"He killed everybody," Mr. Mundy said as his mother held tightly to his arm. They were standing outside the Golden Pantry, milling around with a couple of hundred other employees and relatives looking for their loved ones after the shooting.

Vernelle Weaver heaved a sigh of relief when she found her husband, Jimmy, outside and safe.

"When I came up I didn't see him," she said. "All kinds of things were going on in my head."

Danny Goldston said the man next to him was shot.

"I didn't know the guy," he said. "I heard popping sounds. I seen a flash from a pistol. Then I left."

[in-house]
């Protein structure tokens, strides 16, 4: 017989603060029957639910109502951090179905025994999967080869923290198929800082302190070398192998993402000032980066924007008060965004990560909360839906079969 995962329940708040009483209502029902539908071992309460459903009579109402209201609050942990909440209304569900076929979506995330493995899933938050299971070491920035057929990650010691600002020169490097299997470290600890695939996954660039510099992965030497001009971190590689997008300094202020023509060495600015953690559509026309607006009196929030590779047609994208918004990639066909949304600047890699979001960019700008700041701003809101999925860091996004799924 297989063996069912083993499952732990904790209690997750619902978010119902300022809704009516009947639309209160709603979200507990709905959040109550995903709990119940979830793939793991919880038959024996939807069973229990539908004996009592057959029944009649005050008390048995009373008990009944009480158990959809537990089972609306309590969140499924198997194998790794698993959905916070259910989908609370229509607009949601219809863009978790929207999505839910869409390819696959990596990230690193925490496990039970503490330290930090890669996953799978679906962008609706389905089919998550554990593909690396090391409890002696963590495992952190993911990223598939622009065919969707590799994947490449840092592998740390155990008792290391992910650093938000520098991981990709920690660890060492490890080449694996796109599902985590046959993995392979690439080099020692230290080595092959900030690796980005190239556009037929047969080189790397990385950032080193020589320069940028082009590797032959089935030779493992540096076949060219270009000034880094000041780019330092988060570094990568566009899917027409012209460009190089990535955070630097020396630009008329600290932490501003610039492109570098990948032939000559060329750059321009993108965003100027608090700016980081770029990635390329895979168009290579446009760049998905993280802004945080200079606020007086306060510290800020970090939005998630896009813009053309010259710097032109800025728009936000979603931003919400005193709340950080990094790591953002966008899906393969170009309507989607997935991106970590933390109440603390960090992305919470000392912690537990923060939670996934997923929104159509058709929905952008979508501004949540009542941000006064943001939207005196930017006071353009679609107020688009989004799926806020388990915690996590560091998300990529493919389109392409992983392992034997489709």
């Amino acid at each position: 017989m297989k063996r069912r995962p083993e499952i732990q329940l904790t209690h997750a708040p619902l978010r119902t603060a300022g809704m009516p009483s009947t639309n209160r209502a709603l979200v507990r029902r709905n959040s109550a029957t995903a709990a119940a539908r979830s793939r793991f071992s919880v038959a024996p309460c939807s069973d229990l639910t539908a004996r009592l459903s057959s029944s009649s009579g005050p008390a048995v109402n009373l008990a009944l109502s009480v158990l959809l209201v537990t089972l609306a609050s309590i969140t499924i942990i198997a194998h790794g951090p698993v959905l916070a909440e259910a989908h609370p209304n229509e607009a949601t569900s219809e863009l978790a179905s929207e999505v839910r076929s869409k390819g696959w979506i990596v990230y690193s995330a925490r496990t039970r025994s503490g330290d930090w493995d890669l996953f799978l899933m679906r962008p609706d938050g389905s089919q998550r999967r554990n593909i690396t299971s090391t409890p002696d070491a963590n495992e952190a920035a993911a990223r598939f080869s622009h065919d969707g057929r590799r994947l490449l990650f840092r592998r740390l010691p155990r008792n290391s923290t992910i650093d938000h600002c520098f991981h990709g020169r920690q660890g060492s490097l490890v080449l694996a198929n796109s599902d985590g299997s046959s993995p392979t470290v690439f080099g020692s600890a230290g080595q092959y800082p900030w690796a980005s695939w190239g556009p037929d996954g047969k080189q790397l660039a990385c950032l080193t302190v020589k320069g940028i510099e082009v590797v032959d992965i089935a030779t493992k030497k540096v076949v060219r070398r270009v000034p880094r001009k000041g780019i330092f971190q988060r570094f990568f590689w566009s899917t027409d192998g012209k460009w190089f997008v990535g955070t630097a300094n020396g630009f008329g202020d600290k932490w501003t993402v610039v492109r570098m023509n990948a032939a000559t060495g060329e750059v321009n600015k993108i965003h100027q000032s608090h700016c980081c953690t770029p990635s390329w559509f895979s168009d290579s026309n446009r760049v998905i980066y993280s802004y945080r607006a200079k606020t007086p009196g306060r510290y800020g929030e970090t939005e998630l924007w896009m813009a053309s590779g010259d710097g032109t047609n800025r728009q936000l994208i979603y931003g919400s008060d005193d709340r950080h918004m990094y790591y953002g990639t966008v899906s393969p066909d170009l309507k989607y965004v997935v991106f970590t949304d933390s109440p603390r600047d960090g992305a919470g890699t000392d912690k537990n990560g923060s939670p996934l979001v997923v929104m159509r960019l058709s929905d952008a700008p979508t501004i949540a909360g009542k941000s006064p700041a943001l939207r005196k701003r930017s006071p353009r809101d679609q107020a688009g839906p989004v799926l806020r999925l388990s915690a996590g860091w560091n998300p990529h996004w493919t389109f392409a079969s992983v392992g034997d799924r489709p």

With most of the employees evacuated after the shooting, Lt. Frank said the sheriff's entry team and state agents' SWAT team began searching each section of the building for Mr. Wise.

As the search proceeded, two men and a woman were hiding under desks on the first floor, communicating with a 911 dispatcher by portable telephone. They were found and evacuated.

SLED Chief Robert Stewart said Mr. Wise was found on the second floor near the quality assurance office. The weapon, a handgun, was discovered nearby.

"He said nothing," Chief Stewart said. "He was lying on the floor and there appeared to be something physically wrong with him."

South Carolina Bureau writers Chasiti Kirkland, Pat Willis and John Boyette contributed to this article.